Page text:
Victor, however, didn’t learn from his mistake of creating the monster, and created another. The monster also refers to the family in the cabin as “[his] friends” when they didn’t know of his existence (103). He despised the monster he believed he is; he stated that “when [he] heard the details of vice and bloodshed, [his] wonder ceased, and [he] turned away with disgust and loathing” (104). Therefore, he realized his flaws, which Victor failed to
Which leaves him with no friend or somebody to turn to once again. It is also important to see how “Paradise Lost” and the biblical allusion of Satan relates to the monster. The monster tells Victor that he should be his “Adam”, but soon realizes that Victor hates his creation. He now resembles Satan, the banished and horrifying creature. When readers see the monster as Satan, it brings the theme of isolation and how the monster scares Victor, which makes him feel more alone than ever.
The main character, Frankenstein, is especially shown to have strong companions in his family, fiancé, and close friend. In contrast, since coming into existence Frankenstein’s monster is rejected by all who come in contact with him. After some time the monster seeks out Frankenstein and tells him, “I am alone, and miserable; man will not associate with me; but one as deformed and horrible as myself would not deny herself to me.” (p. 103-104) By this plea the monster shows that he thinks if only he could have a fellow companion he could be relieve of his suffering. In the end Frankenstein does not give the monster his request and the monster kills Frankenstein’s fiancé as an act of
The monster’s emotion ultimately represents the heart of the body, which Frankenstein fails to pay attention to, yet longs to have. The observance of others emotions helps the monster realize that, “[humans] were not entirely happy… [he] saw no cause for their unhappiness, but [he] was deeply affected by it” (91). The monster, after being left to fend for himself, lacks an understanding of emotional displacement. The use of the phrase, “deeply affected” reveals the monster’s desire to understand the idea of emotions and the actions behind them. Seeking to expand his knowledge, the monster discovers that many of the emotions he reads in literature apply to himself.
This is similar to how God delivers divine retribution to his creation. This is all in vain when Victor dies after a miserable life of guilt, shame, paranoia, and tragedy. After spending so much time learning the secret to life, Victor spends a lot of time trying to destroy the very thing that he creates. Shelly does this to inform the reader that some mysteries are not worth pursuing. Frankenstein punishes himself, his family and his consciousness suffered because of his arrogance of trying to have the power of God.
“Devil,” he exclaimed, “…vile insect!…Abhorred monster! fiend that thou art!…Wretched devil! you reproach me with your creation…” (Shelley 86) His creator, the one that is closest to being his father, despises him because of his ugliness, because of his disfigurement. Parents should love their children unconditionally, yet Frankenstein does no such thing. Due to the Creature’s hideousness, This act of abandonment by parental figures is not one of fiction, but one that rears its ugly head just as much in modern society as well.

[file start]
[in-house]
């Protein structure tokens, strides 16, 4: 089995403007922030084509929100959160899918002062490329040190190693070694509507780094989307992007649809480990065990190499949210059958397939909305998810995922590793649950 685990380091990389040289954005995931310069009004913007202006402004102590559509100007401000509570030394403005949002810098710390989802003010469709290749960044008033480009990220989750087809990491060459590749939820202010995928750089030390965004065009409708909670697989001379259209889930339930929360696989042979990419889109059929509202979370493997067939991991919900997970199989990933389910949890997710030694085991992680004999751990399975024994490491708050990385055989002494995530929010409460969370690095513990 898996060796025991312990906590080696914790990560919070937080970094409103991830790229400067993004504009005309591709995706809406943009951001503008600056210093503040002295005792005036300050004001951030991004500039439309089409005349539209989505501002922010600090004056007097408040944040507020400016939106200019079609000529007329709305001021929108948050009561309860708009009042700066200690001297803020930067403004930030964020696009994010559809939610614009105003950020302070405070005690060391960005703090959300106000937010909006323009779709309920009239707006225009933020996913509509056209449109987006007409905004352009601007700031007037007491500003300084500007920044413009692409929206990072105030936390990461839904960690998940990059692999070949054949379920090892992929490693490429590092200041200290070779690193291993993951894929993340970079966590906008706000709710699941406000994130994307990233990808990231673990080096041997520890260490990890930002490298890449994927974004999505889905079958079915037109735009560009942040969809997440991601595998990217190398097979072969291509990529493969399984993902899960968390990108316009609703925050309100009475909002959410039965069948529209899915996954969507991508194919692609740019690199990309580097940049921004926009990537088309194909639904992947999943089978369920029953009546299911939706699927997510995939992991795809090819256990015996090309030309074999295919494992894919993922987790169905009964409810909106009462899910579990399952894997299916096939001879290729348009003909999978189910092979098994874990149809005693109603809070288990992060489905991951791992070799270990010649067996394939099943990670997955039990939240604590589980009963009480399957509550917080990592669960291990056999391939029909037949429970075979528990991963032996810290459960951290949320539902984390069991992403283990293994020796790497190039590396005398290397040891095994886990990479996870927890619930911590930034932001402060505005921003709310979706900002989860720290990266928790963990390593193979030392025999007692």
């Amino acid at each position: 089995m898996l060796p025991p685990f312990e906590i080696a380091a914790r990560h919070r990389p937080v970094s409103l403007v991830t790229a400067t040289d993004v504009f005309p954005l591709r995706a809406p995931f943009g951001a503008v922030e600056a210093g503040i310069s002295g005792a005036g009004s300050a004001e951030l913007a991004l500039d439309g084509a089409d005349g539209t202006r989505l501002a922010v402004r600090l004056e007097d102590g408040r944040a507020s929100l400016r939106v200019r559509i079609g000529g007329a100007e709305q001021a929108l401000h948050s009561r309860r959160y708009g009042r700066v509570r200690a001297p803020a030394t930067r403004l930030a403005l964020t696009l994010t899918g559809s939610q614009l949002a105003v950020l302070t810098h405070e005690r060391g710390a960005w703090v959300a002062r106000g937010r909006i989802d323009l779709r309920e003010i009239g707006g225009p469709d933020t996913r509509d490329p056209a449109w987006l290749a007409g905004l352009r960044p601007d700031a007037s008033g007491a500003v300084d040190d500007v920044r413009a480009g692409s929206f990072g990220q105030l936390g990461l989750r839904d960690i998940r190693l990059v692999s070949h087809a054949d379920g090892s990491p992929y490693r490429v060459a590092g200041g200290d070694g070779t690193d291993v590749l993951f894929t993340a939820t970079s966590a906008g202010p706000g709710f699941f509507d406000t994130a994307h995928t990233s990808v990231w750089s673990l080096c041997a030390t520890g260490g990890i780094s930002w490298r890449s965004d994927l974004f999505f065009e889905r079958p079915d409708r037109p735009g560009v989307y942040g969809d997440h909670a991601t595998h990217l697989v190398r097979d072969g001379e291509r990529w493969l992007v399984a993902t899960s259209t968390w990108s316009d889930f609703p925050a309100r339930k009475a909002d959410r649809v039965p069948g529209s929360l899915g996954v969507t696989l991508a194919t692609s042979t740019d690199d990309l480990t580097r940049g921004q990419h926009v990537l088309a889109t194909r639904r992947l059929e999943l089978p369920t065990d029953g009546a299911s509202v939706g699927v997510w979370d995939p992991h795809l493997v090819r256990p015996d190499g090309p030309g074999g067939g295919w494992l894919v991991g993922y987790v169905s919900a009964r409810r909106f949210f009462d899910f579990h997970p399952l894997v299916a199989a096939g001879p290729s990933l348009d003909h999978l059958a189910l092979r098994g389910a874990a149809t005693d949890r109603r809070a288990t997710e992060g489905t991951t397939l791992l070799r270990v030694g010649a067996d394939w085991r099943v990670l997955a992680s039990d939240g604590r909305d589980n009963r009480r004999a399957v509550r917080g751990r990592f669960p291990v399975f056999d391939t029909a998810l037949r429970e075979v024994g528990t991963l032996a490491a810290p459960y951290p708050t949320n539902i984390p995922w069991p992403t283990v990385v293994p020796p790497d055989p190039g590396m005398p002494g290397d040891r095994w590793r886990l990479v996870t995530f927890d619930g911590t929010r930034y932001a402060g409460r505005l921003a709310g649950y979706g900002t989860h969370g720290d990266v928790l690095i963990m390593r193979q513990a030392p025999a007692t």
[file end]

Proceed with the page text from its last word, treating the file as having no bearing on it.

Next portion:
He decides he cannot complete his project. The Creature just did not want to be alone forever, but, Victor destroyed his lifelong partner. This is the last straw for the Creature, and, he is so upset he kills Henry Clerval, Victor 's best friend (129). A little while after killing Clerval, the Creature kills Elizabeth too, Victor 's wife (144). Victor was destroyed emotionally, which is what the
Frankenstein hesitates on this quest due to past experience while creating the current monster. The monsters goal is to be happy and to feel love by another, but his goal is unattainable because the mate might have a different mindset than the creature; she could possibly hate the creature or turn him down in disgust. Frankenstein rejects the favor and the monster, in anger, swears to his creator that he will make him miserable since he failed to make him happy. For instance, The monster’s selfish ways determines him as a fiend because he says “ Your hours will pass in dread and misery, and soon the bolt will fall which must ravish from your happiness forever. Are you to be happy while I grovel in the intensity of my wretchedness?
Frankenstein, due to his emotional disconnect with his family, perceives the target of this threat to be himself, but instead on the fated night finds Elizabeth, his own companion, “lifeless and inanimate…[with the] mark of the fiend’s grasp on her neck” (165-166). Elizabeth’s murder causes Frankenstein “the agony of despair,” to the extent that he is made to feel “the heat of fever” in recollection of the event (166). In killing Elizabeth, the monster effectively mirrors onto Victor the pain felt at a lack of companionship, thus ensuring that Victor’s emotional isolation from his family becomes absolute—just as the monster is absolutely alone with the abortion of his own companion. It is
If Ender dies, the last hope of the human race dies with him, thus making his self-defense an ultimately selfless act.”(5) Ender really always thinks about what he is doing, and never enjoying it. After he fights, he always gets mad at himself. He feels like a monster. Like when he says to himself “I am just like Peter. Take my monitor away, and I am just like Peter.” Peter is there in the book to give the reader an idea of a cruel person compared with Ender.